Quick, what do you know about Leonardo da Vinci? He painted the Mona Lisa! He wrote his notes backwards! He designed supercool bridges and flying machines! He was a genius about, um… a lot of other… things… and, um, stuff...
Okay, I’m sure you know a bit more than that, but unless you’re a Renaissance scholar, you’re certain to find yourself amazed and surprised at how much you didn’t know about the quintessential Renaissance man when you encounter a compilation of his notebooks—Codex Arundel—which has been digitized by the British Library and made available to the public.
The notebook, writes Jonathan Jones at The Guardian, represents “the living record of a universal mind.” And yet, though a “technophile” himself, “when it came to publication, Leonardo was a luddite…. He made no effort to get his notes published.”
For hundreds of years, the huge, secretive collection of manuscripts remained mostly unseen by all but the most rarified of collectors. After Leonardo's death in France, writes the British Library, his student Francesco Melzi “brought many of his manuscripts and drawings back to Italy. Melzi’s heirs, who had no idea of the importance of the manuscripts, gradually disposed of them.” Nonetheless, over 5,000 pages of notes “still exist in Leonardo’s ‘mirror writing’, from right to left.” In the notebooks, da Vinci drew “visions of the aeroplane, the helicopter, the parachute, the submarine and the car. It was more than 300 years before many of his ideas were improved upon.”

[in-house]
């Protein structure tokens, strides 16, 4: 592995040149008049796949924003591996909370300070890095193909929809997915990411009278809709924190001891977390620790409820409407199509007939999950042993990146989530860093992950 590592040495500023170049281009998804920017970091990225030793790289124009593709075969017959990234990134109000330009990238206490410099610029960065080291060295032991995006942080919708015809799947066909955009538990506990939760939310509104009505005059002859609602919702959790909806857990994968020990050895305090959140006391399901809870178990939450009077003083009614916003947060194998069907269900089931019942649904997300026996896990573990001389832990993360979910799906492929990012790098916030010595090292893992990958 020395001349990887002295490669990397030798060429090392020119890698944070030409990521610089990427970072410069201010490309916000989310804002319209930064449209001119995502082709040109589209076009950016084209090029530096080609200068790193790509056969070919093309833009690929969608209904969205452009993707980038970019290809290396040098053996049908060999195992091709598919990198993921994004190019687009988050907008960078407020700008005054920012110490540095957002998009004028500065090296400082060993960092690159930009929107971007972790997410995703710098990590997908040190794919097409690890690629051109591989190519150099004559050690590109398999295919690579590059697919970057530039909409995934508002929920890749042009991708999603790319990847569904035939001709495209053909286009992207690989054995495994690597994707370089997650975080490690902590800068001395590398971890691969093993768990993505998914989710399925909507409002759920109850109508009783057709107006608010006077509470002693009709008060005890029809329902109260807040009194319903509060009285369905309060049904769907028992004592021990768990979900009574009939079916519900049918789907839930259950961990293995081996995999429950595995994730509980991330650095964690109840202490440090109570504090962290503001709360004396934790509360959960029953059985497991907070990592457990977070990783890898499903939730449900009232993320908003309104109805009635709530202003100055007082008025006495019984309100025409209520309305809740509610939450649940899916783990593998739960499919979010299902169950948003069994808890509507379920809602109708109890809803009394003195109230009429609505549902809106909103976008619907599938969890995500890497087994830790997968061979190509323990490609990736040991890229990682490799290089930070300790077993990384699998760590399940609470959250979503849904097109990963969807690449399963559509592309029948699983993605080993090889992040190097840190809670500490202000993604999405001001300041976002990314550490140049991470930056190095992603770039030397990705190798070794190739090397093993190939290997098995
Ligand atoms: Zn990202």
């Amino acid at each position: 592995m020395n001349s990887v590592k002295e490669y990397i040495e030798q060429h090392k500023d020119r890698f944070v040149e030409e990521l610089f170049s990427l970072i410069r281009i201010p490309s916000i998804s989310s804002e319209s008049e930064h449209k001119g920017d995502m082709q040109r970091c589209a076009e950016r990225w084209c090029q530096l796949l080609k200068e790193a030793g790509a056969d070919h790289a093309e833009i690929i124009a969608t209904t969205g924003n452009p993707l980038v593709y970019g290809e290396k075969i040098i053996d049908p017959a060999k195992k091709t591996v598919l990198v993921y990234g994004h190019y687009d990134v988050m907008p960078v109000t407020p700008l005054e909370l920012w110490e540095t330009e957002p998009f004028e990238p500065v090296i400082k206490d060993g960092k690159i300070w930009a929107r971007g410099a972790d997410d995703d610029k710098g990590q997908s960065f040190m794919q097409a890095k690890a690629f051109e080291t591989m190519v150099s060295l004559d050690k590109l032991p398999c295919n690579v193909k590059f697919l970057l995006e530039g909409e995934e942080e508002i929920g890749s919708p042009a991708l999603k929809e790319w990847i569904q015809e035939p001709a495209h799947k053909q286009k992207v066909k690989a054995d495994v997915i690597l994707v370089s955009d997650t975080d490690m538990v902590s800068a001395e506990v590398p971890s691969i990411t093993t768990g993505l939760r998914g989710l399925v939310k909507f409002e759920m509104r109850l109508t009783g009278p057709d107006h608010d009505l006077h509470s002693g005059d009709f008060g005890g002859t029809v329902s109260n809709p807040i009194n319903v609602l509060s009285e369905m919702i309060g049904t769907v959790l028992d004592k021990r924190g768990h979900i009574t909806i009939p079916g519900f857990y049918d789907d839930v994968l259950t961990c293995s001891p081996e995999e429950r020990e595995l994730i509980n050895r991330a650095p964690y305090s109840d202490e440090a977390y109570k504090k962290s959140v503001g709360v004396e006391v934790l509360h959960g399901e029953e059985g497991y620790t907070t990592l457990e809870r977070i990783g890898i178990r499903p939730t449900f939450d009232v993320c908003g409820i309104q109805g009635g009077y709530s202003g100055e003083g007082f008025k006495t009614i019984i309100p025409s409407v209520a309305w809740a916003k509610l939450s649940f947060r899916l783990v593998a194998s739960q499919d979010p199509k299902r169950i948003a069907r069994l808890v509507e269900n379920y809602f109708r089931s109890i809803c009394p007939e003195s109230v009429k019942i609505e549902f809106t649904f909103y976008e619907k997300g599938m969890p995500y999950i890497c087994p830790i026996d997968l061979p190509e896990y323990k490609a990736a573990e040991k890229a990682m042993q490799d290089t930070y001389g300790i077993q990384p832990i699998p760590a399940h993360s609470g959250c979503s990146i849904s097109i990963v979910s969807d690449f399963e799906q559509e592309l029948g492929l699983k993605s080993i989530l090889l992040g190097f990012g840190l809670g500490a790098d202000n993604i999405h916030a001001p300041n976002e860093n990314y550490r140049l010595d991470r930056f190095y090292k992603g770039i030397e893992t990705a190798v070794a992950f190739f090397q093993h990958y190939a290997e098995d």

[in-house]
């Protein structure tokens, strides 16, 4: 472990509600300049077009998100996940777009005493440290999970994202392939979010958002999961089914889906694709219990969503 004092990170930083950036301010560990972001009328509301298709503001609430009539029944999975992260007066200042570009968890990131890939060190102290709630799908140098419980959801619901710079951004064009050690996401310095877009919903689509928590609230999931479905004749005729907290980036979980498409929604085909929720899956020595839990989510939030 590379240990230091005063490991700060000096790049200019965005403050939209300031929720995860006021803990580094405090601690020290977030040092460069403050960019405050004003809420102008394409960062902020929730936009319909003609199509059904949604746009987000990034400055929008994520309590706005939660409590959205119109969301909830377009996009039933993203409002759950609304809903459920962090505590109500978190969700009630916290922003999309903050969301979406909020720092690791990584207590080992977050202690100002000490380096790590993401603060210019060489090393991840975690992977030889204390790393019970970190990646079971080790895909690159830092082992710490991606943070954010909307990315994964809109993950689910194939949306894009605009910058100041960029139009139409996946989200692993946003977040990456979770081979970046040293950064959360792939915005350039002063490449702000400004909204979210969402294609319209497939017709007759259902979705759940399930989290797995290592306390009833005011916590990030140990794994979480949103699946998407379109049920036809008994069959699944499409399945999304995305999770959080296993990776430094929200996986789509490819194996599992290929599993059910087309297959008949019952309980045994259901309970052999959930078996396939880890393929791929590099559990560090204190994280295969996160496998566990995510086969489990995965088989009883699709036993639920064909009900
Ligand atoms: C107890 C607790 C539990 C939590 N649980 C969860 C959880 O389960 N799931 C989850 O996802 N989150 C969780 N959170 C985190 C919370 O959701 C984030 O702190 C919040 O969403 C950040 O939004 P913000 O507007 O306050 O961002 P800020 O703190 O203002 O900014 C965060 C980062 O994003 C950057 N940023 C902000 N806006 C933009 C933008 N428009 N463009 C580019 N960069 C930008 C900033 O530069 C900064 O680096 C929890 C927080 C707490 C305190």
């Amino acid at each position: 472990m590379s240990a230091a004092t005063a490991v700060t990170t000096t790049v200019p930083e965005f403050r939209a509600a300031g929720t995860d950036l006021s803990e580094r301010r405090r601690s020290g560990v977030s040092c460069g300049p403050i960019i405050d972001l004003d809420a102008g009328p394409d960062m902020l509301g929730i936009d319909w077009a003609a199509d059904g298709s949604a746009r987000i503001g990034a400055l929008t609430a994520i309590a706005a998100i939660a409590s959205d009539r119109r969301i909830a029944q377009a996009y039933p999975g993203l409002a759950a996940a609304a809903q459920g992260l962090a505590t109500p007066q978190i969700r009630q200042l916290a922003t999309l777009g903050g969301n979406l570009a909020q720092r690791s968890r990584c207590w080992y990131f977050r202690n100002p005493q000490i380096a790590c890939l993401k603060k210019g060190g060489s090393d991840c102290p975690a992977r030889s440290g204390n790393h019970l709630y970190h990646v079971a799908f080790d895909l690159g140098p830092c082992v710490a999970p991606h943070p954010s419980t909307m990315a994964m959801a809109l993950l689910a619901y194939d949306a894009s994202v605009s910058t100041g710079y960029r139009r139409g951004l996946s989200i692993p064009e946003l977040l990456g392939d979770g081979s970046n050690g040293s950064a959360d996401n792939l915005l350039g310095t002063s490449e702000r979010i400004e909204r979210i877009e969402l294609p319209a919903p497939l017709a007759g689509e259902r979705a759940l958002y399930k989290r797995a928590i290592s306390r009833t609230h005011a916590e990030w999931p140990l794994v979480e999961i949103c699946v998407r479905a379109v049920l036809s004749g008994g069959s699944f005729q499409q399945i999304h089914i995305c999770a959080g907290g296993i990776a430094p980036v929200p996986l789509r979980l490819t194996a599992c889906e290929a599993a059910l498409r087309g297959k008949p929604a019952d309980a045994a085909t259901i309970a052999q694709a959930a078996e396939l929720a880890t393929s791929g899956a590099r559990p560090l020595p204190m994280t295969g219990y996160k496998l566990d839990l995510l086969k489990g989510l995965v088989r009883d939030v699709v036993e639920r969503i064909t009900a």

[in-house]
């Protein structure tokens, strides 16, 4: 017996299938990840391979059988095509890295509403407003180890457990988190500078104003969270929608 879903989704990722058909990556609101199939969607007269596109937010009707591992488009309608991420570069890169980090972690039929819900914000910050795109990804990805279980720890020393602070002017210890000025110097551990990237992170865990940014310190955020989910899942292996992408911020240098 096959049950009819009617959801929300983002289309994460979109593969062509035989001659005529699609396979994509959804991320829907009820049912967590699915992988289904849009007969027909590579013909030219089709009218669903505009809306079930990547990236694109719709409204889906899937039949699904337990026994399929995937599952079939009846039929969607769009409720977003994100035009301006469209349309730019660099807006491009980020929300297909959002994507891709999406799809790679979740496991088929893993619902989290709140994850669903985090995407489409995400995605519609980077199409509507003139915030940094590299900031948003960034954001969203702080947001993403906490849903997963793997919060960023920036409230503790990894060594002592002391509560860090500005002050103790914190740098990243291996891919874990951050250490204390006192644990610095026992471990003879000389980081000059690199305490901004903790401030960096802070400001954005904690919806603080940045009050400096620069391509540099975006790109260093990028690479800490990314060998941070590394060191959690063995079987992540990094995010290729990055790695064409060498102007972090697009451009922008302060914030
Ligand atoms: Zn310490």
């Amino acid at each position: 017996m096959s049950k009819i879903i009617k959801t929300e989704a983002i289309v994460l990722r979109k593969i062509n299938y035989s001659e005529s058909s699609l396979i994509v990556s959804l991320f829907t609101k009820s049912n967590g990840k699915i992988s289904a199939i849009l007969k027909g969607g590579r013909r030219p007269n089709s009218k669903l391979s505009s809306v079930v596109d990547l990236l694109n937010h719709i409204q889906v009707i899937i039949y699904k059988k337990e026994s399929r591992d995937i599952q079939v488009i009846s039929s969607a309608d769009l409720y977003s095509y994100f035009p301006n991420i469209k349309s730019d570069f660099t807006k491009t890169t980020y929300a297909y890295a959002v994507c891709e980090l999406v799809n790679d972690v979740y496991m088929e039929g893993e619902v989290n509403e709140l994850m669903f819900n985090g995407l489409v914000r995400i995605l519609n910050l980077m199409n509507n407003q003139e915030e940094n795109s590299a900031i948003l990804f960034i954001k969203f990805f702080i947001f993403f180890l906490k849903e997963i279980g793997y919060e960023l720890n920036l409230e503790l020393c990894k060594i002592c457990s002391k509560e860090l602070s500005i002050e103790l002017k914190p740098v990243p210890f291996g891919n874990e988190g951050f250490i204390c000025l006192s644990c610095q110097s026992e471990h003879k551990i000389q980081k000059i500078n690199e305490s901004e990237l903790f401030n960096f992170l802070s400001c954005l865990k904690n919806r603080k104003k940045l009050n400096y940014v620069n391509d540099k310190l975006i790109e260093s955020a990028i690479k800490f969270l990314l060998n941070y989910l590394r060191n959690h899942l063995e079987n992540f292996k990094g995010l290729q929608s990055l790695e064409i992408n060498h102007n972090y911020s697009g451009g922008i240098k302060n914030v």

The digitized notebooks debuted in 2007 as a joint project of the British Library and Microsoft called “Turning the Pages 2.0,” an interactive feature that allows viewers to “turn” the pages of the notebooks with animations. Onscreen glosses explain the content of the cryptic notes surrounding the many technical drawings, diagrams, and schematics (see a selection of the notebooks in this animated format here). For an overwhelming amount of Leonardo, you can look through 570 digitized pages of Codex Arundel here. For a slightly more digestible, and readable, amount of Leonardo, see the British Library’s brief series on his life and work, including explanations of his diving apparatus, parachute, and glider.
And for much more on the man—including evidence of his sartorial “preference for pink tights” and his shopping lists—see Jonathan Jones’ Guardian piece, which links to other notebook collections and resources. The artist and self-taught polymath made an impressive effort to keep his ideas from prying eyes. Now, thanks to digitized collections like those at the British Library, “anyone can study the mind of Leonardo.”